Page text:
And now I want to pass you on to my good friend Rebecca’s Top Things You Shouldn’t Miss at Pulse 2013 — it does not include a round with Turbo at Las Vegas National, but other than that, it’s a great list.
Meanwhile, keep an eye for me on Saturday. I’ll be the one driving down the Las Vegas Strip looking for errant drives.
There’s really nothing like the joys and vagaries of business travel.
Yes, I’m back in Las Vegas, this time for the Word of Mouth Marketing Association Summit, but it was quite the chore getting here.
Never mind that my lowest offer air fair required that I leave at 7:20 AM on a Sunday… That I could deal with.
But as our airplane in Austin was taxiing towards the runway for takeoff, it became quite evident a disgruntled traveler was not a happy camper, and poised to potentially cause quite a bit of trouble during the flight. He was being very rude to the flight attendants, and was allegedly pontificating about terrorism to his fellow passengers (he was seated a number of rows ahead of me, so I couldn’t quite make out the details).
Thankfully, the American Airline’s staff was on top of the situation, and they weren’t about to take off with this guy and his pontifications, who was refusing to follow simple and reasonable directives from the flight staff (like not getting out of his seat to go to the restroom on an active taxi-way).
So, AA promptly taxied the plane back down the active runway, where the gentleman causing the ruckus was met by some of Austin’s finest security officials and very politely escorted off the plane.
Then, the Captain came on to explain the situation: “Ladies and gentlemen, at American Airlines we strive to be attentive to ALL our customer’s needs, and the customer who was just escorted off the plane had some very special needs we felt important that he get tended to. We’ll now be on our way to Los Angeles.”
I laughed out loud, as did a number of other passengers — in one quick moment, the captain reassured his very antsy set of passengers, explained the situation in just as much detail as was really needed, reassured us that the troublemaker’s baggage had been removed from the plane, and indicated we would be on our way shortly.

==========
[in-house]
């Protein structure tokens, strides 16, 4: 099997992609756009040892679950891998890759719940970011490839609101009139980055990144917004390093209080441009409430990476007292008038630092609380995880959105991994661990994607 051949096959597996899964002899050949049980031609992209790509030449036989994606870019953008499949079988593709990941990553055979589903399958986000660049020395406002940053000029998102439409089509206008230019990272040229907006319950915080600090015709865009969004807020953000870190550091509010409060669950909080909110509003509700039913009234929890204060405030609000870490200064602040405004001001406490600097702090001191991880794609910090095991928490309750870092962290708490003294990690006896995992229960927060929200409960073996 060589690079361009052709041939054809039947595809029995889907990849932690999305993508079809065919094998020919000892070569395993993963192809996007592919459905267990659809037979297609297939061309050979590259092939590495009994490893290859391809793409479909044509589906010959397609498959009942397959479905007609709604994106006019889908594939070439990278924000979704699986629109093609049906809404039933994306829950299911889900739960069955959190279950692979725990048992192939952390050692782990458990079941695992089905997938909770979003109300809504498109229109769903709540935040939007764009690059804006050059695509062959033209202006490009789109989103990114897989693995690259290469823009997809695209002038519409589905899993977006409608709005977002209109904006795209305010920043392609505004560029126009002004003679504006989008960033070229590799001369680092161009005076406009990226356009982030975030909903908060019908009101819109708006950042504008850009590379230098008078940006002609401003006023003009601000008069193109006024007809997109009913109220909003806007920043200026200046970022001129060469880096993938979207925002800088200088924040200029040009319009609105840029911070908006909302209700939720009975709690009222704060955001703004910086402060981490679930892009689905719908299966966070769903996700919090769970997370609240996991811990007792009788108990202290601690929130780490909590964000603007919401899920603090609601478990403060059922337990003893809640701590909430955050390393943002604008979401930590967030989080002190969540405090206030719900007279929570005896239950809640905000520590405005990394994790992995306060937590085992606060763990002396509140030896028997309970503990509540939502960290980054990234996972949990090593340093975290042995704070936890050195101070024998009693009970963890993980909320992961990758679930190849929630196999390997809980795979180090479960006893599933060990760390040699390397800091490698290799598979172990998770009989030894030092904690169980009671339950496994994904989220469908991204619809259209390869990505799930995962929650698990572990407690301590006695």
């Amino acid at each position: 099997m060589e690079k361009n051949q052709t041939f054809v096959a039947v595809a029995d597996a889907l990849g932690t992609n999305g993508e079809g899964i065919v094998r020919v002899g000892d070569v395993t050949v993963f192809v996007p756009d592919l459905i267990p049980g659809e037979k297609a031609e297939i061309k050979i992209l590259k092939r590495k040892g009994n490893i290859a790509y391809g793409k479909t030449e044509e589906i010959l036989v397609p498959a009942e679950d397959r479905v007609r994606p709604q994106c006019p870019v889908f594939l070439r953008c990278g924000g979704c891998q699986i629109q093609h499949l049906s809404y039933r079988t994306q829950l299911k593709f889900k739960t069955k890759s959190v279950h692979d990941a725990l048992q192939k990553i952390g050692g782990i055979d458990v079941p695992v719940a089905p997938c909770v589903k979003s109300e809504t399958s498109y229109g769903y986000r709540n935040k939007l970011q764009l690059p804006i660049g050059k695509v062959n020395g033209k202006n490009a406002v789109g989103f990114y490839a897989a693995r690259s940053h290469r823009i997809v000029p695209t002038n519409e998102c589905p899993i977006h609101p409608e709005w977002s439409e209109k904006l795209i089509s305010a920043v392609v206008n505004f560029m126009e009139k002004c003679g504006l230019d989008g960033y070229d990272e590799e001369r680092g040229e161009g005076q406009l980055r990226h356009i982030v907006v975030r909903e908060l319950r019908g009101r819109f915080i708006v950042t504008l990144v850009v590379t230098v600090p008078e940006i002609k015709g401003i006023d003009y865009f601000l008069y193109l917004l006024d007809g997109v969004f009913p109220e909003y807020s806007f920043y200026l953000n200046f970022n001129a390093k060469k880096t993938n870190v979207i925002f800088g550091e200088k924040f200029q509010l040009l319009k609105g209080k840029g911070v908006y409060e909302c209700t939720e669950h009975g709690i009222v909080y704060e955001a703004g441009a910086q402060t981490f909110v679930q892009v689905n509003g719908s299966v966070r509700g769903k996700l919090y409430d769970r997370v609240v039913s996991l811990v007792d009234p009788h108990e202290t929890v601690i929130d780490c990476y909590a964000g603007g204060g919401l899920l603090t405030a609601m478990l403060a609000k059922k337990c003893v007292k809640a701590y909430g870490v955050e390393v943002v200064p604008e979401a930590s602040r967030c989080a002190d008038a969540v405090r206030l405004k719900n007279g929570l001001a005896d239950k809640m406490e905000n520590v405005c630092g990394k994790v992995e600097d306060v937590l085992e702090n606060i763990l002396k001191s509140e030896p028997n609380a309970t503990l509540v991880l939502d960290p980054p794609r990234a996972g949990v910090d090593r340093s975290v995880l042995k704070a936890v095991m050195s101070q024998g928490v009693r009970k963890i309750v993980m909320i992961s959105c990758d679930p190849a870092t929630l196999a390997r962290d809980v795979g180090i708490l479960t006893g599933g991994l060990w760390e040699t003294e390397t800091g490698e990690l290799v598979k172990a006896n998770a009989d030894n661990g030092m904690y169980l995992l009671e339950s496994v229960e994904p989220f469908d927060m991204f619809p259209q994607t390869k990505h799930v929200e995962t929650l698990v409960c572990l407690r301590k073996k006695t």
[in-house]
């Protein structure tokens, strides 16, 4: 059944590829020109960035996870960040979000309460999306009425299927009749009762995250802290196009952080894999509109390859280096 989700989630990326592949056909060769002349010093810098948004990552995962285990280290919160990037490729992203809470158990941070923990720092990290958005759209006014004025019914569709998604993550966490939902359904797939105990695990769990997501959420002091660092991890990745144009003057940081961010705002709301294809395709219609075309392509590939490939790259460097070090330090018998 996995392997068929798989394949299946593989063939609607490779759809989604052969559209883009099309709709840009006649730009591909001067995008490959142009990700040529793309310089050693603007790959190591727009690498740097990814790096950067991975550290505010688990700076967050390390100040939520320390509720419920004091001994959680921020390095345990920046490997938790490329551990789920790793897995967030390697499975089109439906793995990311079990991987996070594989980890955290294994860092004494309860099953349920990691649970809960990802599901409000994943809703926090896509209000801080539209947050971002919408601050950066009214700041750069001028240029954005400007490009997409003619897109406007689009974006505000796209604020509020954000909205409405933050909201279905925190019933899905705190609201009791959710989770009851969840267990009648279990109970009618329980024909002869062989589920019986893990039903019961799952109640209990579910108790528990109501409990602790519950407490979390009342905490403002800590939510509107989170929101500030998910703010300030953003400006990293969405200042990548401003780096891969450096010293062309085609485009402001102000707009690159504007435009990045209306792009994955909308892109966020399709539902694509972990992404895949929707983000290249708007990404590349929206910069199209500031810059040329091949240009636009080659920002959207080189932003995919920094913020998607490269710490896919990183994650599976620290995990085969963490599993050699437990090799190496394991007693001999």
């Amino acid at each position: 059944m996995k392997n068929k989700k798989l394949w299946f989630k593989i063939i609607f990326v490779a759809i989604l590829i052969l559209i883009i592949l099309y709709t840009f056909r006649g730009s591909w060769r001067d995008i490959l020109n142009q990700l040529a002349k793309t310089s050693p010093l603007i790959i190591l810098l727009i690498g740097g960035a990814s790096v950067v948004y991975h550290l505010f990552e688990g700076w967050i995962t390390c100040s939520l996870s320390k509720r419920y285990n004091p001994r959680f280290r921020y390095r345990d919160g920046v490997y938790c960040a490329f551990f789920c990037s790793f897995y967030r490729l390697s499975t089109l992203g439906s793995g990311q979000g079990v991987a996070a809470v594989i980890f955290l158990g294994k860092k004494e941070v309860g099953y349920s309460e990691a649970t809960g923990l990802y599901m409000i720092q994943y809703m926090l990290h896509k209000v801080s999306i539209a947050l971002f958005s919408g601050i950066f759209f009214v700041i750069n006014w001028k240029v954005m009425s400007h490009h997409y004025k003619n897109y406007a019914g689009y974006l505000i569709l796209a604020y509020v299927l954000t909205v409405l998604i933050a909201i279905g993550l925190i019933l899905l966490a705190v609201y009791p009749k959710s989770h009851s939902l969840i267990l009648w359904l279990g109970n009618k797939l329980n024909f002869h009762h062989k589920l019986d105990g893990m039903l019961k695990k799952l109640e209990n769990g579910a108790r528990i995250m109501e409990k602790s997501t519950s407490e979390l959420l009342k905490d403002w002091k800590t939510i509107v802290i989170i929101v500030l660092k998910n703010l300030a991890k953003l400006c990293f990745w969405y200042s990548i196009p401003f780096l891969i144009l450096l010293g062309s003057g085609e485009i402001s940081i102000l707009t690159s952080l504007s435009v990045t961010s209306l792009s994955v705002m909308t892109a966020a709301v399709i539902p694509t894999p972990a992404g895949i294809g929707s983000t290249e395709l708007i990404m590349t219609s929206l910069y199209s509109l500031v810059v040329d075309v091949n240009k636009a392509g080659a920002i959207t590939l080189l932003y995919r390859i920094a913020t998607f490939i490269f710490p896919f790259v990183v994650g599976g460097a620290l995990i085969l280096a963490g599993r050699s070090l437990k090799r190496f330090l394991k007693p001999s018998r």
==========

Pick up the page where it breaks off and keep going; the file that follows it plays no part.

We could now take off with a clear conscience and no concerns.
So I want to say a big thank you to JoAnn, Queen, the Captain, the dead-heading AA pilot, and the rest of the crew of Flight 457 this past Saturday on the flight from Austin to Los Angeles (and on to Vegas).
Your professionalism and calm amidst that minor storm demonstrated to your passengers that you can only “Be yourself. Nonstop” when the planes are moving, and safely, and you made sure they did both on Saturday, and I just wanted to thank you for that.
Greetings from Sentosa Resort Island in Singapore.
What’s past is present, except when you’re traveling on business in Asia, when what’s present is prologue. In the case of Singapore, that’s likely to be the case in more ways than one.
Yes, earthlings of the West, I now come to you from the future, some 13 hours ahead of you here in this antiseptic, futuristic city-state, where broadband is plentiful and where the world’s global diaspora lands along with the beams of light helping Singapore to lead us all into the information future.
You’ve heard of the man with the plan? Well, Singapore is a country with the plan.
“Intelligent Nation 2015,” a 10-year masterplan by the government here to help Singapore realize the potential of “infocomm,” is a blueprint for navigating the city-state’s transition “into a global city, universally recognised as an enviable synthesis of technology, infrastructure, enterprise and manpower.”
If Singapore’s future is in information communications, then it is only appropriate that IBM clients, business partners, employees and others in the IBM ecosystem began landing here over the weekend to attend the IBM InterConnect event.